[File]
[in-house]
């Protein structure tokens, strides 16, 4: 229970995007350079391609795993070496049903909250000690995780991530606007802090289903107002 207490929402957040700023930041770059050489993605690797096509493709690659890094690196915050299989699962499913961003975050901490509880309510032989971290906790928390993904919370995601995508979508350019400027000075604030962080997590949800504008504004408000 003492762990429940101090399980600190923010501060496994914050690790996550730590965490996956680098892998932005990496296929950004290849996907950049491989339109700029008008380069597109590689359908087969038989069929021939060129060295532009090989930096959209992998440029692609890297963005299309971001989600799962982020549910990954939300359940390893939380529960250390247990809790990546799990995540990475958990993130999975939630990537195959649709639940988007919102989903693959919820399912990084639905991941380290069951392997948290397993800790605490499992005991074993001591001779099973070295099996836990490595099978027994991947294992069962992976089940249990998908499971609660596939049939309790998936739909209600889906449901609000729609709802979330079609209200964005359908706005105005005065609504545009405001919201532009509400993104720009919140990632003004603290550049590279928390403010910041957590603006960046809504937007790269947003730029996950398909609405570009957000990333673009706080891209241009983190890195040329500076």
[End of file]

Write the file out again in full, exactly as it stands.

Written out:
[in-house]
């Protein structure tokens, strides 16, 4: 229970995007350079391609795993070496049903909250000690995780991530606007802090289903107002 207490929402957040700023930041770059050489993605690797096509493709690659890094690196915050299989699962499913961003975050901490509880309510032989971290906790928390993904919370995601995508979508350019400027000075604030962080997590949800504008504004408000 003492762990429940101090399980600190923010501060496994914050690790996550730590965490996956680098892998932005990496296929950004290849996907950049491989339109700029008008380069597109590689359908087969038989069929021939060129060295532009090989930096959209992998440029692609890297963005299309971001989600799962982020549910990954939300359940390893939380529960250390247990809790990546799990995540990475958990993130999975939630990537195959649709639940988007919102989903693959919820399912990084639905991941380290069951392997948290397993800790605490499992005991074993001591001779099973070295099996836990490595099978027994991947294992069962992976089940249990998908499971609660596939049939309790998936739909209600889906449901609000729609709802979330079609209200964005359908706005105005005065609504545009405001919201532009509400993104720009919140990632003004603290550049590279928390403010910041957590603006960046809504937007790269947003730029996950398909609405570009957000990333673009706080891209241009983190890195040329500076």